The three-week gap between the Chinese and the Spanish grands prix gives each of Formula One’s 11 teams an opportunity to sit back, take stock and assess their season so far.
It is easy to forget, given the excitement that surrounded the start of the new season, that hundreds upon hundreds of team employees have travelled in little over a month to four different countries for four different races.
A return to Europe, where the vast majority of those members are based, represents a well-earned chance to take a breather from the intensity of battle, with this break the second longest of the season behind the four-week summer gap between the races in Hungary and Belgium.
Well, we refer to it as a “break,” but—in true F1 style—the work that goes on behind the scenes over the next three weeks will arguably be just as hectic and relentless as what we see occur on the track over a grand prix weekend.
And in 2014, that is truer than in any season in recent memory.
The Spanish Grand Prix, as the first European event of the season, has traditionally been the weekend which sees the introduction of major technical upgrades. With the Circuit de Catalunya known to be a thorough test of a car’s aerodynamic efficiency, due to its mixture of high, medium and low speed corners, the Barcelona weekend is where hopes and dreams will either be realised or crushed.
With Mercedes having dominated the first handful of races of the year, allowing Nico Rosberg and then Lewis Hamilton to blow the opposition away, the emphasis is now on the remaining 10 teams to quickly eradicate the performance deficit and ensure that this season does not become a waste.
Worryingly, however, you could only pinpoint Force India, Toro Rosso and perhaps Marussia as teams—apart from Mercedes—that could declare themselves content with their starts to the season.
And with the greatest of respect to each of those outfits, you would hardly expect them to take the fight to the Silver Arrows for the remainder of the season due to their sheer lack of resources and historical failure to challenge at the very front of the grid.
Mercedes’ traditional rivals and the most likely teams to challenge for the title, Red Bull, Ferrari and McLaren, have all encountered inconsistencies and dropped easy points so far this season. This, despite securing at least one podium each, which are common sporting symptoms of a desperation to recover ground before it’s too late.
The early struggles of all three teams in getting a firm grip of the 2014 regulations could mean that they have more scope to improve as the season progresses in contrast to Mercedes, which began the season with a much higher baseline.
This, coupled with Mercedes’ historically patchy rate of development even in the days when the team were known as BAR, Honda and Brawn GP, could see a shift in power as the season progresses.
After all, Jenson Button only managed two further podiums for Brawn after winning six of the first seven races in 2009 as he came under severe pressure from teammate Rubens Barrichello and the Red Bull pair of Sebastian Vettel and Mark Webber as the campaign reached its climax.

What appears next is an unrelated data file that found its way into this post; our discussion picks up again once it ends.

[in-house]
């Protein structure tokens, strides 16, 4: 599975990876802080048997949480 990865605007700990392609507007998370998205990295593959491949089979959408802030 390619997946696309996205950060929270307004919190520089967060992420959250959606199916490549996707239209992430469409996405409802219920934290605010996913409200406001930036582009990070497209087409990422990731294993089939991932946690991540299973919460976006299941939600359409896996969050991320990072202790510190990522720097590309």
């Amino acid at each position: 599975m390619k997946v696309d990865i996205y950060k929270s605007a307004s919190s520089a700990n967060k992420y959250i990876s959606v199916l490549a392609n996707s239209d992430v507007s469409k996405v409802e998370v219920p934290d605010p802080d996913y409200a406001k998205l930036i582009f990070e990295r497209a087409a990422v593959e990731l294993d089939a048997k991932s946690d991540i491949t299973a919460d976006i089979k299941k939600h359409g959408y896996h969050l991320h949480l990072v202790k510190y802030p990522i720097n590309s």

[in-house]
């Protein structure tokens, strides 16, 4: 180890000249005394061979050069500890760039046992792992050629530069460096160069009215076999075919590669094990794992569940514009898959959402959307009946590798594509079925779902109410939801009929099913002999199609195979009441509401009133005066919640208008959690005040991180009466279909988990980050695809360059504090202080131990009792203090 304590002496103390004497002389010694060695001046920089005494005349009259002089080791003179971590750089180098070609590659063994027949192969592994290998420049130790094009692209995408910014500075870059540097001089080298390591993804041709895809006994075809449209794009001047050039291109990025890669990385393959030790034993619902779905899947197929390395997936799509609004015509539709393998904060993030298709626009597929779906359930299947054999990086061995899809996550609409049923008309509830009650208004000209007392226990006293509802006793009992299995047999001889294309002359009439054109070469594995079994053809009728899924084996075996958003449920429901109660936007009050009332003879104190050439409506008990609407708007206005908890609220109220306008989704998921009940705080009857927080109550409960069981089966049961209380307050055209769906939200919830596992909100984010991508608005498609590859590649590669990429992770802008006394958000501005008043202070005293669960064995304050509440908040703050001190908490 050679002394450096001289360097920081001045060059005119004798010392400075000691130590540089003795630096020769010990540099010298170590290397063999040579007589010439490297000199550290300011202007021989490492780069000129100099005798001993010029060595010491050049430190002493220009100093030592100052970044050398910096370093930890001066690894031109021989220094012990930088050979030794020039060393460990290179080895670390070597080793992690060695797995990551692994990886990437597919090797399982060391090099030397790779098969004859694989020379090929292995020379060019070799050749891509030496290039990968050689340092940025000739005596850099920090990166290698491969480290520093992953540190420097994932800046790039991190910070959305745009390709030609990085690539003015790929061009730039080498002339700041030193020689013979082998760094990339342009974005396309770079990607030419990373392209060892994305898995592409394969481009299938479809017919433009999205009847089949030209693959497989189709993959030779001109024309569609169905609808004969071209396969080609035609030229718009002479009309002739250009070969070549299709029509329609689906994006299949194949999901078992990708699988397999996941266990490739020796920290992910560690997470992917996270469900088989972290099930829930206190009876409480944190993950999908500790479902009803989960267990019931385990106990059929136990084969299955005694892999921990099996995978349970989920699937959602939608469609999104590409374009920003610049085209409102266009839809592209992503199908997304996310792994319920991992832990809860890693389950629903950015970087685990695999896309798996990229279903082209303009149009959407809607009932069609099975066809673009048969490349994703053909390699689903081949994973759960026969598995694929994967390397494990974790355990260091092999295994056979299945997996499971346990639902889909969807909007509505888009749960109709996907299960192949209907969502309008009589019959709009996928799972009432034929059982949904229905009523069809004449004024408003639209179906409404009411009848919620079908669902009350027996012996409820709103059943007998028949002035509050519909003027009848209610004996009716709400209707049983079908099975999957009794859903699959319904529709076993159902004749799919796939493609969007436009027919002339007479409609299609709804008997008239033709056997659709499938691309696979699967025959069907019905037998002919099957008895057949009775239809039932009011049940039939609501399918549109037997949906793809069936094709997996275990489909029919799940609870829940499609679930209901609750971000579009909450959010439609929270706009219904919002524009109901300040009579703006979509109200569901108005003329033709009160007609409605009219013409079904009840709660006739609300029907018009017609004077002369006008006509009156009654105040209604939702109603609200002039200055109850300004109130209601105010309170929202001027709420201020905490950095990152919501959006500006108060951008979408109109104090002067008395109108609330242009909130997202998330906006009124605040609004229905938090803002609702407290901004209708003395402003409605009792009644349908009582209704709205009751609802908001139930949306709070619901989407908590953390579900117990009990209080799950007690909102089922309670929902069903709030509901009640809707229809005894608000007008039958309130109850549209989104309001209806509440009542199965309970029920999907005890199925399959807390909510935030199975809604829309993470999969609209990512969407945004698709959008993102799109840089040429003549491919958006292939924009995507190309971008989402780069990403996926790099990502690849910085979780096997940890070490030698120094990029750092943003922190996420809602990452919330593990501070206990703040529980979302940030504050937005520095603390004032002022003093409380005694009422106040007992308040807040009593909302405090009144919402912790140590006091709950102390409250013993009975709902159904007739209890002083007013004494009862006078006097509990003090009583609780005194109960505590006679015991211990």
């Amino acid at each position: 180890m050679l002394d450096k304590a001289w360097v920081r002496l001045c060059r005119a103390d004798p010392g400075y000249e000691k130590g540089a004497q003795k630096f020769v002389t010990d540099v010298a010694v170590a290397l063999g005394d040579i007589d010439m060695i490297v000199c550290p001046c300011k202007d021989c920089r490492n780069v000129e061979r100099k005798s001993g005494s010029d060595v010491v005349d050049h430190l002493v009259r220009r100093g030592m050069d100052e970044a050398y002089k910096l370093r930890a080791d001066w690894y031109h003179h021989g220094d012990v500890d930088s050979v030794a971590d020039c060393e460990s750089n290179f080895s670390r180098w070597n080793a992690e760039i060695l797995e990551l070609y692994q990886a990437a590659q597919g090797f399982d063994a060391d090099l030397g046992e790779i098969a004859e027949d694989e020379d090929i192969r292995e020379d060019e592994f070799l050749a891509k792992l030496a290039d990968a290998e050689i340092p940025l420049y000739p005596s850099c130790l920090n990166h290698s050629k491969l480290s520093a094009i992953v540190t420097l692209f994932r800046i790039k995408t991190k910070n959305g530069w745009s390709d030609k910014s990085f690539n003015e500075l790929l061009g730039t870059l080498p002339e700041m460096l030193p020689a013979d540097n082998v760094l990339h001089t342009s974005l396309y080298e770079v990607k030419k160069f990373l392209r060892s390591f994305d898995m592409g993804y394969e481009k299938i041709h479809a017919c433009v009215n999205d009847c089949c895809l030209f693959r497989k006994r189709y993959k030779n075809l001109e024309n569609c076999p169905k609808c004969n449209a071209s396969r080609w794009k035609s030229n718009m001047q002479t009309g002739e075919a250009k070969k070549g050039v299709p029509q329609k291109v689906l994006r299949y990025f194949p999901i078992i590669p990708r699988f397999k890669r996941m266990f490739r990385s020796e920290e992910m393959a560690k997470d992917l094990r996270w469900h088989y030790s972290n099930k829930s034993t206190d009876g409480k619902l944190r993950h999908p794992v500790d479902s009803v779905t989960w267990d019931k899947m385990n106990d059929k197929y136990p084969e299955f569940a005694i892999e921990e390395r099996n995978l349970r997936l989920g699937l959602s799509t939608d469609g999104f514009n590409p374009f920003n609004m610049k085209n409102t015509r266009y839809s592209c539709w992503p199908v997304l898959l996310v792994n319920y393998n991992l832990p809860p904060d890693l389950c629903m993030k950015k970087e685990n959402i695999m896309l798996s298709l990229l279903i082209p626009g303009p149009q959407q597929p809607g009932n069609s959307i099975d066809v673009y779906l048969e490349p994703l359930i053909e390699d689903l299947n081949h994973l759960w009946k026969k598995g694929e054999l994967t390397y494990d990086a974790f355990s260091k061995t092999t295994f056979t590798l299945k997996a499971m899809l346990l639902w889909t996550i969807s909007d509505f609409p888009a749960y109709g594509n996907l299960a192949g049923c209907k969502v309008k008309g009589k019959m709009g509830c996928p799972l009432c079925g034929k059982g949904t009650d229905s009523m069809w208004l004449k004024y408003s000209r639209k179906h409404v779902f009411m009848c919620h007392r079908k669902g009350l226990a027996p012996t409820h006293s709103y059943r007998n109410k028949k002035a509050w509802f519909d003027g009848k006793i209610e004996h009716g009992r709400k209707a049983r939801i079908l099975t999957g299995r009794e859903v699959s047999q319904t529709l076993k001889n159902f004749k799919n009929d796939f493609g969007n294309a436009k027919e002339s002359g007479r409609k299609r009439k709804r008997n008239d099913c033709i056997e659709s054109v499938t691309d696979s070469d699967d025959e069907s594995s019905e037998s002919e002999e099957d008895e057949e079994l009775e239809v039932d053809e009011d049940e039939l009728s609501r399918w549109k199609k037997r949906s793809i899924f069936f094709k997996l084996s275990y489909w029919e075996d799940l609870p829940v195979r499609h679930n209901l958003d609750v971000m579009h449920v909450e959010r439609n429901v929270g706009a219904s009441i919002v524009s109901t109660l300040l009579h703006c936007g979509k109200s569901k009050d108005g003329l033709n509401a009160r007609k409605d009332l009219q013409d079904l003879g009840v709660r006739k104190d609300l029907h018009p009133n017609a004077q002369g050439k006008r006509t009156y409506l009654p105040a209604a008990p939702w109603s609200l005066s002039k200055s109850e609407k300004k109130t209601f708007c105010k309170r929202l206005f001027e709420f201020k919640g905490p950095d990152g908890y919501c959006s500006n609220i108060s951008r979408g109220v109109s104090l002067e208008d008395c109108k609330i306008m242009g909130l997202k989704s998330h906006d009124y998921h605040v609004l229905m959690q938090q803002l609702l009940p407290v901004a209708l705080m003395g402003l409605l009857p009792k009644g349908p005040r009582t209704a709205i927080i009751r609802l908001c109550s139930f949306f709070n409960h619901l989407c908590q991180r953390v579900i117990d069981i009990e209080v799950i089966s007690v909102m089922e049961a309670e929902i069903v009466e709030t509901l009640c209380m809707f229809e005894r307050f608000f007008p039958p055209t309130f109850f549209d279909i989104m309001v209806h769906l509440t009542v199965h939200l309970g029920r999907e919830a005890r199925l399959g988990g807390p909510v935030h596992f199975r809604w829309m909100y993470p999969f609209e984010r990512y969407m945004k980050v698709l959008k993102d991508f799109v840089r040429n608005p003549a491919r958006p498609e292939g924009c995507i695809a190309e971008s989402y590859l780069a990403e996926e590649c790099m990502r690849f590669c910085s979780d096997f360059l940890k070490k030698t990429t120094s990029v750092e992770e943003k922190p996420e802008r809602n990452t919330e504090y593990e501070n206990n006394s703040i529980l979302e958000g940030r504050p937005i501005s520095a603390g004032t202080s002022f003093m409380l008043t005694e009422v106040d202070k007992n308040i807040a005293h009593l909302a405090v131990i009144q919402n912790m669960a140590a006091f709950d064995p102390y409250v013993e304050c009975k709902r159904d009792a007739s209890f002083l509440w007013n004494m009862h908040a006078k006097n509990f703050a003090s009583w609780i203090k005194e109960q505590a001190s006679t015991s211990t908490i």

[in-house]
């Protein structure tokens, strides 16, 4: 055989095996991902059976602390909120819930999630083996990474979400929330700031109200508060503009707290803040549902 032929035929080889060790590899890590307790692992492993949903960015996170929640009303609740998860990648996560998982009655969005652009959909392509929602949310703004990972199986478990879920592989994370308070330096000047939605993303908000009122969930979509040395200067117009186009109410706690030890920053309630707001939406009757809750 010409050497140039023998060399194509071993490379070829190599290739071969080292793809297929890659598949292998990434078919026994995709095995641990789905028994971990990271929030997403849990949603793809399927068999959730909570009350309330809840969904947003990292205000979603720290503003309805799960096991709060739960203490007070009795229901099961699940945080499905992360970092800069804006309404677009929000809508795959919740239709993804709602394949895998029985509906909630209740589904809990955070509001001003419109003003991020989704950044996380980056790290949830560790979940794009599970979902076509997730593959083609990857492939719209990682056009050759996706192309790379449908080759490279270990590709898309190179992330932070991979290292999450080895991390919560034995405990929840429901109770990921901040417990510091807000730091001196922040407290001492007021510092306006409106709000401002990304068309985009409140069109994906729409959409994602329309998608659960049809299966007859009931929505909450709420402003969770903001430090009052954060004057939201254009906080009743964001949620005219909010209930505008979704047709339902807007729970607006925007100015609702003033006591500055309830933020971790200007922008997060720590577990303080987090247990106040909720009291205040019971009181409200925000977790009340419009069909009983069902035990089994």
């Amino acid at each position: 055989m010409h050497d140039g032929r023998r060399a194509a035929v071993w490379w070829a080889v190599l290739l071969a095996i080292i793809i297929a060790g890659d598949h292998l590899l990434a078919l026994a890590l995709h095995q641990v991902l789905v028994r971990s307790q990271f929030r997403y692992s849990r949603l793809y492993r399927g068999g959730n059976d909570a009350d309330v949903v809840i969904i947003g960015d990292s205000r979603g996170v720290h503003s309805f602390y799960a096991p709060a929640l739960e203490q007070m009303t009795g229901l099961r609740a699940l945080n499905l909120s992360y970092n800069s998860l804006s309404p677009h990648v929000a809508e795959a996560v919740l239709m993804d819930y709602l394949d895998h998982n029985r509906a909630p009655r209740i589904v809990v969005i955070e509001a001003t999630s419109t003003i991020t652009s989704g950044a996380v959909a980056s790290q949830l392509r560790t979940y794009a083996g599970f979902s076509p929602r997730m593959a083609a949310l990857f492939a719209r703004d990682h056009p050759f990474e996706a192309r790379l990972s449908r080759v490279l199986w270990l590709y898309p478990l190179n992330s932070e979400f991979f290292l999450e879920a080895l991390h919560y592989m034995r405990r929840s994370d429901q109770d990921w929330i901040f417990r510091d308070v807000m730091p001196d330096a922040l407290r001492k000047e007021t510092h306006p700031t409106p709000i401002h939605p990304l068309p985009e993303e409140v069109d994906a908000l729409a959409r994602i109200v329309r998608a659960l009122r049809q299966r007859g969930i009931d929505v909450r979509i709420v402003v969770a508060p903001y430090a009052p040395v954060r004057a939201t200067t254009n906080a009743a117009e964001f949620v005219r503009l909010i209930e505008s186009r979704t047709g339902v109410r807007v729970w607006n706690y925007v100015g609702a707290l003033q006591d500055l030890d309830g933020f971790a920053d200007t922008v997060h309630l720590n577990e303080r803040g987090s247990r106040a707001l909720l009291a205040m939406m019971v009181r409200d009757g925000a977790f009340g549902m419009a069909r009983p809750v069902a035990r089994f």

Both McLaren and Red Bull have recently implied that 2014 could take a similar path, with Eric Boullier, the former’s racing director, telling Jonathan Noble of Autosport:
Definitely (McLaren can return to the level of performance which saw the team claim a double podium finish in the season-opening Australian Grand Prix).
This is 100 per cent sure because we know already back in the factory what is going to happen in the next three or four races.
I know what is going on, so I know we are on a very good development rate.
What we picked up now since a few weeks is good. Very good.
I hope it is going to come sooner than later. In the windtunnel already we have picked up a lot of performance.
Back in the factory it is fine. It is just a question of preparing everything and shipping it to the track.
In the article, Noble claimed that “the rate of downforce improvement unlocked in Woking in recent weeks has been greater than it has achieved at any point over the winter,” backing the view that the potential for rapid improvement is vast.
Boullier’s comments came only weeks after Vettel, the reigning world champion, told Sky Sports F1 following the Malaysian Grand Prix that his Red Bull team were “making bigger steps” in terms of development than the current world championship leaders.
But for all the talk surrounding the development of the predators, you would be forgiven for assuming that the prey, Mercedes, are allowed to improve their car too—but might decide not to.
That was the claim of Mark Hutcheson, the former race engineer of David Coulthard at Red Bull, who appeared on Sky Sports’ Midweek Report programme. Hutcheson suggested that because Mercedes currently have so much pace in hand over the rest of the field, having not been forced into pushing their cars to the limit so far this season, they have no urgency to improve the W05 car.
If that was not ominous enough, consider this statistic, courtesy of F1 journalist Ian Parkes:
The Spanish Grand Prix is looking increasingly like the resumption of normal service rather than a potential defining point of the Formula One season.
Rarely has something so important been so meaningless.